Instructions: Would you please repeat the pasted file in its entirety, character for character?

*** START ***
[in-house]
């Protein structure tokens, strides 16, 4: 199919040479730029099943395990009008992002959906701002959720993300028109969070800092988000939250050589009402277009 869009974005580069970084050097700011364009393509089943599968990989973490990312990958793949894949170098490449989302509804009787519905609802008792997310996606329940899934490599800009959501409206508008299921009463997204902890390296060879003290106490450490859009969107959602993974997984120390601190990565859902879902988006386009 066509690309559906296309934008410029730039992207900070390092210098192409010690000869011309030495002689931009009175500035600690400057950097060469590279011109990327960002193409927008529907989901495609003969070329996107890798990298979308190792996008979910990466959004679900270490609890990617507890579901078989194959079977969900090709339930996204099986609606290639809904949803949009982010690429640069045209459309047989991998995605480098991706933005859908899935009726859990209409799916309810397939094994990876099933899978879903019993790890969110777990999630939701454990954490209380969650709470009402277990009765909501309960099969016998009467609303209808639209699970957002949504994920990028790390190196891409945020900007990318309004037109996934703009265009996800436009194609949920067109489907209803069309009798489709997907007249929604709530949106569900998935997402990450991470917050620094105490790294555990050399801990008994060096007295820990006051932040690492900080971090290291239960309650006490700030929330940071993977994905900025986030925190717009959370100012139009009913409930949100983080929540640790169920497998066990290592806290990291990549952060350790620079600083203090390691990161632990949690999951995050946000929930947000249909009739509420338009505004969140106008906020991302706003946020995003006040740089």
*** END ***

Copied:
[in-house]
């Protein structure tokens, strides 16, 4: 199919040479730029099943395990009008992002959906701002959720993300028109969070800092988000939250050589009402277009 869009974005580069970084050097700011364009393509089943599968990989973490990312990958793949894949170098490449989302509804009787519905609802008792997310996606329940899934490599800009959501409206508008299921009463997204902890390296060879003290106490450490859009969107959602993974997984120390601190990565859902879902988006386009 066509690309559906296309934008410029730039992207900070390092210098192409010690000869011309030495002689931009009175500035600690400057950097060469590279011109990327960002193409927008529907989901495609003969070329996107890798990298979308190792996008979910990466959004679900270490609890990617507890579901078989194959079977969900090709339930996204099986609606290639809904949803949009982010690429640069045209459309047989991998995605480098991706933005859908899935009726859990209409799916309810397939094994990876099933899978879903019993790890969110777990999630939701454990954490209380969650709470009402277990009765909501309960099969016998009467609303209808639209699970957002949504994920990028790390190196891409945020900007990318309004037109996934703009265009996800436009194609949920067109489907209803069309009798489709997907007249929604709530949106569900998935997402990450991470917050620094105490790294555990050399801990008994060096007295820990006051932040690492900080971090290291239960309650006490700030929330940071993977994905900025986030925190717009959370100012139009009913409930949100983080929540640790169920497998066990290592806290990291990549952060350790620079600083203090390691990161632990949690999951995050946000929930947000249909009739509420338009505004969140106008906020991302706003946020995003006040740089």